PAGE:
Kibejo, Rwanda.

Kibejo, Rwanda.

THE WILD SPACE is not a playful reference to The Wild Side song by Lou Reed nor the later version that accompanied my personal coming of age by Marky Mark and the Funky Bunch. ('...tales about LOVE and LUST and TRUST!) Though I have affection for both songs.

I discovered this reference to THE WILD SPACE last month while reading a book about the Rwandan Genocide called ‘Mirror to the Church by Father Emmanuel Katongole. He credits theologian Sally McFague for the term, which she describes as a characteristic, trait, or set of circumstances that give you a different point of view than the dominant culture in which you reside. “…It is the space that will allow—and encourage—you to think differently, to imagine alternative ways of living. It will not only give you problems, but possibilities.” Father Emanuel offers himself as an example; Raised in Uganda by Rwandan exiles, then educated at European Universities and employed in American institutions-his wild space is rather plain to see. But both Father Emmanuel and McFague suggest we can all carve out a wild space; a place where we feel like somewhat of an alien to the dominant conventions of our culture. 

This idea resonated deeply and gave language to something I have felt for so long. I am 35 years old with three children ages 14, 11 and 9. I’ve been married for 15 years. Elsewhere in the country this is perhaps unremarkable. But in NYC? It’s straight up bizarre. So I find myself in a life stage with people several years my senior.  This is one of my wild spaces. I didn’t finish college but was raised in an Ivy League University town where most everyone does. Despite my lack of degree (s) I’ve been given employment opportunities that far exceed my education/skill set, which has always left me huffing and puffing trying to keep up with the exceedingly successful people (at least by American standards) that seem indigenous to the Tri-state area.  By age 35 most people have established their career path, but young motherhood halted that process for me, so I continue to plug away, trying on different vocations and exploring new possibilities and opportunities.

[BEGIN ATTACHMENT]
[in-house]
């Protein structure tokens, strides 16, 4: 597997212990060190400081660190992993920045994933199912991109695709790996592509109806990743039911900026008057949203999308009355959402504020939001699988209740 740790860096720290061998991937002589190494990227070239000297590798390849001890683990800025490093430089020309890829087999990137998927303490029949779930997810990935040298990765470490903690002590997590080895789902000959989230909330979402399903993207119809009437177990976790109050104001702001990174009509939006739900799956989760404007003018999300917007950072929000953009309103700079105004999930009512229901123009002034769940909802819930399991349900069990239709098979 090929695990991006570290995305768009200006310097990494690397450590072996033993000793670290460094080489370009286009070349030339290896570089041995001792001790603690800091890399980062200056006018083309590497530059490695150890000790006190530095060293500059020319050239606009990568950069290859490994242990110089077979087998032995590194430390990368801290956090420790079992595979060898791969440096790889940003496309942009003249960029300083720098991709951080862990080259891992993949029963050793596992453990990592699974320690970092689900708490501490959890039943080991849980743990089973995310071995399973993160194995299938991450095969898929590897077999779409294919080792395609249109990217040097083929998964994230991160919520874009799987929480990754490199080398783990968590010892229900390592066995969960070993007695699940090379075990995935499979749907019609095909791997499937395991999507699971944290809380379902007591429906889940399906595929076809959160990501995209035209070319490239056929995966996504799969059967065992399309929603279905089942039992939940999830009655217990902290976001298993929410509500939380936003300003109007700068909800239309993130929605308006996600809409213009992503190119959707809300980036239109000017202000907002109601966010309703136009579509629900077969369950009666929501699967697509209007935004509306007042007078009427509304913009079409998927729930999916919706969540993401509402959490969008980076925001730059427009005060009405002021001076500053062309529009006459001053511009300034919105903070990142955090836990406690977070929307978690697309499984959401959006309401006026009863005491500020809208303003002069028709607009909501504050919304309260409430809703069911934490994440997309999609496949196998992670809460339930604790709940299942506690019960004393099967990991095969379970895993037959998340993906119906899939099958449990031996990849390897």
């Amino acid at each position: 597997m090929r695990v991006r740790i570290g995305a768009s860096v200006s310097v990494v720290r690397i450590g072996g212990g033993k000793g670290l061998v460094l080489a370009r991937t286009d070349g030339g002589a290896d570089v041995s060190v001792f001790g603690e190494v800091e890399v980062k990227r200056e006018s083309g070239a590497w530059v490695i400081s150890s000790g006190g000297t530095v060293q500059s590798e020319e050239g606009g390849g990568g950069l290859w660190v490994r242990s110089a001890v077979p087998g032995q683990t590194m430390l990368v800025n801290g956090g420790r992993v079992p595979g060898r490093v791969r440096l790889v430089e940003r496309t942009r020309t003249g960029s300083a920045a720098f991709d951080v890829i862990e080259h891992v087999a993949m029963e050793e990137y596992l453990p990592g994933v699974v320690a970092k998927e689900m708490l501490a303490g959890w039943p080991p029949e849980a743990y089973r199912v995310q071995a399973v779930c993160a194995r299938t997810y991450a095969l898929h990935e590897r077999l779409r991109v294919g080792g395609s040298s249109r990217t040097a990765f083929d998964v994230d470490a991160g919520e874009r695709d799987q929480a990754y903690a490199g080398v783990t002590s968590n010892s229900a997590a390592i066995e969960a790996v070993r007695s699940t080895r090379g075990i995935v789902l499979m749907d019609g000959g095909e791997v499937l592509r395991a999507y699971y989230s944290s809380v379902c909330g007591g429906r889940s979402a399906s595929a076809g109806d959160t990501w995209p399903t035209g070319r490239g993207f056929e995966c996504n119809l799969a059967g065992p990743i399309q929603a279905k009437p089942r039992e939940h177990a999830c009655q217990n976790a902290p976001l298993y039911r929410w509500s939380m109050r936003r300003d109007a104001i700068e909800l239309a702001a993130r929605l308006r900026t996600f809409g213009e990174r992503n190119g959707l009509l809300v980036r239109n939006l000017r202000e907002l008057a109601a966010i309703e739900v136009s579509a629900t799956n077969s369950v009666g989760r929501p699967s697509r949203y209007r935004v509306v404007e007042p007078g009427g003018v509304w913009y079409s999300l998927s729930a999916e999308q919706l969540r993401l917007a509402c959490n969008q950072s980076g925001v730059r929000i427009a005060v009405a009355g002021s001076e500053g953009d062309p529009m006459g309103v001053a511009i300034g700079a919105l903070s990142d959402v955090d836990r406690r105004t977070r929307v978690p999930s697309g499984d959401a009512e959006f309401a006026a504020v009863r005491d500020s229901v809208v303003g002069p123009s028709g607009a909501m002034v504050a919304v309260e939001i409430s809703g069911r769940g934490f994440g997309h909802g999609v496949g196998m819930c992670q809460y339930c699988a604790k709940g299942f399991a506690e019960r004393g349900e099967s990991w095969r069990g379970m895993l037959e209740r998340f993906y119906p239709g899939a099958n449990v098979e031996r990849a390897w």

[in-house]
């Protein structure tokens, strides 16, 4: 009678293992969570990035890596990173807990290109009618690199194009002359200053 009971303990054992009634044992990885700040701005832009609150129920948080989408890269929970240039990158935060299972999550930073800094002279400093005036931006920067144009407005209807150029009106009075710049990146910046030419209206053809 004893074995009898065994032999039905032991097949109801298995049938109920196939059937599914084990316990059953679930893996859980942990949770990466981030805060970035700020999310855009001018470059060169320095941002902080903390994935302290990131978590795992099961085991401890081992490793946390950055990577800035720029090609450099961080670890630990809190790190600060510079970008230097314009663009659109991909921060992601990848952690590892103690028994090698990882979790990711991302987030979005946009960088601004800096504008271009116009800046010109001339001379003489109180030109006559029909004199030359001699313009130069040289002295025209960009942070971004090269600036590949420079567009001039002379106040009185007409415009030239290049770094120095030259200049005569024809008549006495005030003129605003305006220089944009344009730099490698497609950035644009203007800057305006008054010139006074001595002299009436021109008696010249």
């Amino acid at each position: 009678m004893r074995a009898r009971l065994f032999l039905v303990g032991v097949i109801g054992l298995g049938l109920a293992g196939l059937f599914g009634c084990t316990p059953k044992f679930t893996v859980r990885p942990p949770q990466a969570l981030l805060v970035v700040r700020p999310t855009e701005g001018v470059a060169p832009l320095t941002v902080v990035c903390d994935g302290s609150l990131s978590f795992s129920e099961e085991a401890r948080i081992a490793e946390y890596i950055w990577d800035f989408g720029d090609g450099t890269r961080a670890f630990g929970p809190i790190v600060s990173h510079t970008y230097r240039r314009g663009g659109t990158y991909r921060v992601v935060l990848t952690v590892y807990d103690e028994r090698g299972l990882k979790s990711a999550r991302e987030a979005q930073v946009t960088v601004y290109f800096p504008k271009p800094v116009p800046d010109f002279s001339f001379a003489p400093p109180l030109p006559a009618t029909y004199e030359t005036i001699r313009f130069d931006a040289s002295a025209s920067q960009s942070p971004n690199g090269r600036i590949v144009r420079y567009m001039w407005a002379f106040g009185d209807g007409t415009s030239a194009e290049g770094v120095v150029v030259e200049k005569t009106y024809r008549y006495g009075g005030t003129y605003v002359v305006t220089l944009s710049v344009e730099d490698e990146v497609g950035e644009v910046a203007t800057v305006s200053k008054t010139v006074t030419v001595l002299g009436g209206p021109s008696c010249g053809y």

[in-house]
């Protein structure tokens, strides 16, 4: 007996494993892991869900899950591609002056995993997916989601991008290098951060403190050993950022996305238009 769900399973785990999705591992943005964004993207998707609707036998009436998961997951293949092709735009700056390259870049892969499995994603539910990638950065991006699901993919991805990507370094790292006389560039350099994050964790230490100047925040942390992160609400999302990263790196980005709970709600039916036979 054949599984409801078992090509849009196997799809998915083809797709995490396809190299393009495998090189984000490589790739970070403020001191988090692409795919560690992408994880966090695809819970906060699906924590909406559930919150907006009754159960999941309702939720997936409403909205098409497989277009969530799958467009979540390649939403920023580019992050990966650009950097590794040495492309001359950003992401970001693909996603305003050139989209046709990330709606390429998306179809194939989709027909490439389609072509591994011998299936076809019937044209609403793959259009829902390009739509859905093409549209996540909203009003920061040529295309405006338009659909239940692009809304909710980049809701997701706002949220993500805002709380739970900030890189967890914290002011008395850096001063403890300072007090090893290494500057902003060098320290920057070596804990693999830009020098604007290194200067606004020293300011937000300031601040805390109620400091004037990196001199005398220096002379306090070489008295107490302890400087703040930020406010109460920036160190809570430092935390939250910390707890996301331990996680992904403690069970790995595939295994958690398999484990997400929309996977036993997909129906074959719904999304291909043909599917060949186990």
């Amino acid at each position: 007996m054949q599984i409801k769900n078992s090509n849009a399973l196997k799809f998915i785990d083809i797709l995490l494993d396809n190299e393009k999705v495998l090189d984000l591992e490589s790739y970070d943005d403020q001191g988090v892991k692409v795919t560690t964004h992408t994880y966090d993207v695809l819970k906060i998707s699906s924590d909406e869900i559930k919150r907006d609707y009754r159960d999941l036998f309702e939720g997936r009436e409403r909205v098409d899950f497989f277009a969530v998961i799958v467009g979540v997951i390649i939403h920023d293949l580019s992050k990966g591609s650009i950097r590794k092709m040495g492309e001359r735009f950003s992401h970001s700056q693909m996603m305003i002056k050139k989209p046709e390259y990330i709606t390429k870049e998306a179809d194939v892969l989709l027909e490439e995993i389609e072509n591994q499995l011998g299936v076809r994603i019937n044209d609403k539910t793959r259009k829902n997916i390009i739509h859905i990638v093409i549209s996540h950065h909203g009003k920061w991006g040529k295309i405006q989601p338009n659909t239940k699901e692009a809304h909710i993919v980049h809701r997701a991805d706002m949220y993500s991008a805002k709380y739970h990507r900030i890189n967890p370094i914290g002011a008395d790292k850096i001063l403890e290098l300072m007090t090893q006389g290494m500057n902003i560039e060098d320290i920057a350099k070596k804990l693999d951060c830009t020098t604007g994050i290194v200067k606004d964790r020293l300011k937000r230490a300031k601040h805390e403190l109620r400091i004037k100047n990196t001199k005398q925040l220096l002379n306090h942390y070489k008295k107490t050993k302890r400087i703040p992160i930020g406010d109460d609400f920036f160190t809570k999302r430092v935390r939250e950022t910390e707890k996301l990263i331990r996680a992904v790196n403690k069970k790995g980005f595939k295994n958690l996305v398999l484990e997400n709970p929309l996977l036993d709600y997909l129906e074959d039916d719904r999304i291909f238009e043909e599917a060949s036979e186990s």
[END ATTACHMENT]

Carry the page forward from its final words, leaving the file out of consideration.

If you want to know where your wild space is, think about the dominant "norms" in your world and ask yourself where do you feel like an outsider and why? What in your life could be seen as obstacle or hindrance? Perhaps you can cast a new vision for yourself and to the world by owning, embracing and dare I say, ENJOYING your wild space! I’ve only recently landed in mine, but I am feeling quite at home here.

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